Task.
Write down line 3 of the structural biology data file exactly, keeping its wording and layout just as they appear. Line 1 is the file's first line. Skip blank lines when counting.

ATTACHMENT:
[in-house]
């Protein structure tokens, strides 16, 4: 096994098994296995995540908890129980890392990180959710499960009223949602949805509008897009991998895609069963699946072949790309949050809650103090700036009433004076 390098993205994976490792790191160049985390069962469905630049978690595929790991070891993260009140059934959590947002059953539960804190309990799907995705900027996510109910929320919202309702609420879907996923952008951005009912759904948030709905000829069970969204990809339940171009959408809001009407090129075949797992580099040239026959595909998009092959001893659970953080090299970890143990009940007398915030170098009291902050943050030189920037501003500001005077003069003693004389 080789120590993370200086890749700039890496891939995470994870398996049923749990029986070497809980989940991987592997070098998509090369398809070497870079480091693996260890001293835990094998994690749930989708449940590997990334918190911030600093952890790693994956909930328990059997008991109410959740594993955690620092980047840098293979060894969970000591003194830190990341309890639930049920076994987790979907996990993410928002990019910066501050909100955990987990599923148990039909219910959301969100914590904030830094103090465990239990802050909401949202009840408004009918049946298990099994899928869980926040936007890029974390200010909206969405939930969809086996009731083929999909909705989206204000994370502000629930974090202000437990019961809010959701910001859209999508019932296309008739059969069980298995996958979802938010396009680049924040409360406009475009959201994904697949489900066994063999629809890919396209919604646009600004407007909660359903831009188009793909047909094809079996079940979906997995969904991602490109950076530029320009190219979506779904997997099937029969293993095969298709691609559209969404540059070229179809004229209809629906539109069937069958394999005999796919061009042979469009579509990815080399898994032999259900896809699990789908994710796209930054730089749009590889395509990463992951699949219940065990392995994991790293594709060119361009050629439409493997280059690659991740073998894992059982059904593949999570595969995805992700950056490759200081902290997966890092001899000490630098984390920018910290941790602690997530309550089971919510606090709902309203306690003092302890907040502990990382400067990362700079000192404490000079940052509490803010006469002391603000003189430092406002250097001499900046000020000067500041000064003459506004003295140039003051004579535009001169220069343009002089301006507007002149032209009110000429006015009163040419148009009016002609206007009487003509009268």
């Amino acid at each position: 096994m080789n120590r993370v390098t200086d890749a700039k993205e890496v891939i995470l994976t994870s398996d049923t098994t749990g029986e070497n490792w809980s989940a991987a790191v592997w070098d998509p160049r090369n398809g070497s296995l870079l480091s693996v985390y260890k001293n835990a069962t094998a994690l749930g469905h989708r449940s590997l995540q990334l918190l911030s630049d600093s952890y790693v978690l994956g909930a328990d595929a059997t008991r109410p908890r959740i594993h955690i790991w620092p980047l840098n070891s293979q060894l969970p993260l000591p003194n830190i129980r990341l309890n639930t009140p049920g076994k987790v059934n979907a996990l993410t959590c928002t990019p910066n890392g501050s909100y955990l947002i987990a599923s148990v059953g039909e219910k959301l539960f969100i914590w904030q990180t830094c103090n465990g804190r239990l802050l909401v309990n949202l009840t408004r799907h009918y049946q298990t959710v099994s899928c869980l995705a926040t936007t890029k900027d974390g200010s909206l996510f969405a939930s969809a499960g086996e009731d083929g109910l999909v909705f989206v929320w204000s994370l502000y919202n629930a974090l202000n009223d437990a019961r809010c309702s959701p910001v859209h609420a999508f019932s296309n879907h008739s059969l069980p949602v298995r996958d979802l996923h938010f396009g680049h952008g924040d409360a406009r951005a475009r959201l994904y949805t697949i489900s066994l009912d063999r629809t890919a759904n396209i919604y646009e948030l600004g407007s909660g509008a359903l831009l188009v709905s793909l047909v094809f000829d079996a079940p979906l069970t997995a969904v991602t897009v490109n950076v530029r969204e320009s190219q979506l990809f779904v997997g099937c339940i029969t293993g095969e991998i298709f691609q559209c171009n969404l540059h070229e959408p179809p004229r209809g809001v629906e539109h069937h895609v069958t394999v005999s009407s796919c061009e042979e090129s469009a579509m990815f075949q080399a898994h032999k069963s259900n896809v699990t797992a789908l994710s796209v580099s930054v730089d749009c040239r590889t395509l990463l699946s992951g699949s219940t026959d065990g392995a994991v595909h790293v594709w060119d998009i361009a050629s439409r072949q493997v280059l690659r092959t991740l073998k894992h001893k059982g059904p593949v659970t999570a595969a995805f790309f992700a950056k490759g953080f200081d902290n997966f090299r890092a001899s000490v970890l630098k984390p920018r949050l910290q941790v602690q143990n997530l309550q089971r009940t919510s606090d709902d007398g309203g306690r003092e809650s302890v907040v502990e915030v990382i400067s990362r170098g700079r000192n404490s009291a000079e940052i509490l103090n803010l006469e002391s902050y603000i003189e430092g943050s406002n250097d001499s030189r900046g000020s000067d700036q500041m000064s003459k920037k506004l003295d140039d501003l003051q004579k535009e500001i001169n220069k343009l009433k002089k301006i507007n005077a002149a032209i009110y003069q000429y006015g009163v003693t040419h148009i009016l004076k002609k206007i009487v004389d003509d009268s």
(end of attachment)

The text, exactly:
């Amino acid at each position: 096994m080789n120590r993370v390098t200086d890749a700039k993205e890496v891939i995470l994976t994870s398996d049923t098994t749990g029986e070497n490792w809980s989940a991987a790191v592997w070098d998509p160049r090369n398809g070497s296995l870079l480091s693996v985390y260890k001293n835990a069962t094998a994690l749930g469905h989708r449940s590997l995540q990334l918190l911030s630049d600093s952890y790693v978690l994956g909930a328990d595929a059997t008991r109410p908890r959740i594993h955690i790991w620092p980047l840098n070891s293979q060894l969970p993260l000591p003194n830190i129980r990341l309890n639930t009140p049920g076994k987790v059934n979907a996990l993410t959590c928002t990019p910066n890392g501050s909100y955990l947002i987990a599923s148990v059953g039909e219910k959301l539960f969100i914590w904030q990180t830094c103090n465990g804190r239990l802050l909401v309990n949202l009840t408004r799907h009918y049946q298990t959710v099994s899928c869980l995705a926040t936007t890029k900027d974390g200010s909206l996510f969405a939930s969809a499960g086996e009731d083929g109910l999909v909705f989206v929320w204000s994370l502000y919202n629930a974090l202000n009223d437990a019961r809010c309702s959701p910001v859209h609420a999508f019932s296309n879907h008739s059969l069980p949602v298995r996958d979802l996923h938010f396009g680049h952008g924040d409360a406009r951005a475009r959201l994904y949805t697949i489900s066994l009912d063999r629809t890919a759904n396209i919604y646009e948030l600004g407007s909660g509008a359903l831009l188009v709905s793909l047909v094809f000829d079996a079940p979906l069970t997995a969904v991602t897009v490109n950076v530029r969204e320009s190219q979506l990809f779904v997997g099937c339940i029969t293993g095969e991998i298709f691609q559209c171009n969404l540059h070229e959408p179809p004229r209809g809001v629906e539109h069937h895609v069958t394999v005999s009407s796919c061009e042979e090129s469009a579509m990815f075949q080399a898994h032999k069963s259900n896809v699990t797992a789908l994710s796209v580099s930054v730089d749009c040239r590889t395509l990463l699946s992951g699949s219940t026959d065990g392995a994991v595909h790293v594709w060119d998009i361009a050629s439409r072949q493997v280059l690659r092959t991740l073998k894992h001893k059982g059904p593949v659970t999570a595969a995805f790309f992700a950056k490759g953080f200081d902290n997966f090299r890092a001899s000490v970890l630098k984390p920018r949050l910290q941790v602690q143990n997530l309550q089971r009940t919510s606090d709902d007398g309203g306690r003092e809650s302890v907040v502990e915030v990382i400067s990362r170098g700079r000192n404490s009291a000079e940052i509490l103090n803010l006469e002391s902050y603000i003189e430092g943050s406002n250097d001499s030189r900046g000020s000067d700036q500041m000064s003459k920037k506004l003295d140039d501003l003051q004579k535009e500001i001169n220069k343009l009433k002089k301006i507007n005077a002149a032209i009110y003069q000429y006015g009163v003693t040419h148009i009016l004076k002609k206007i009487v004389d003509d009268s």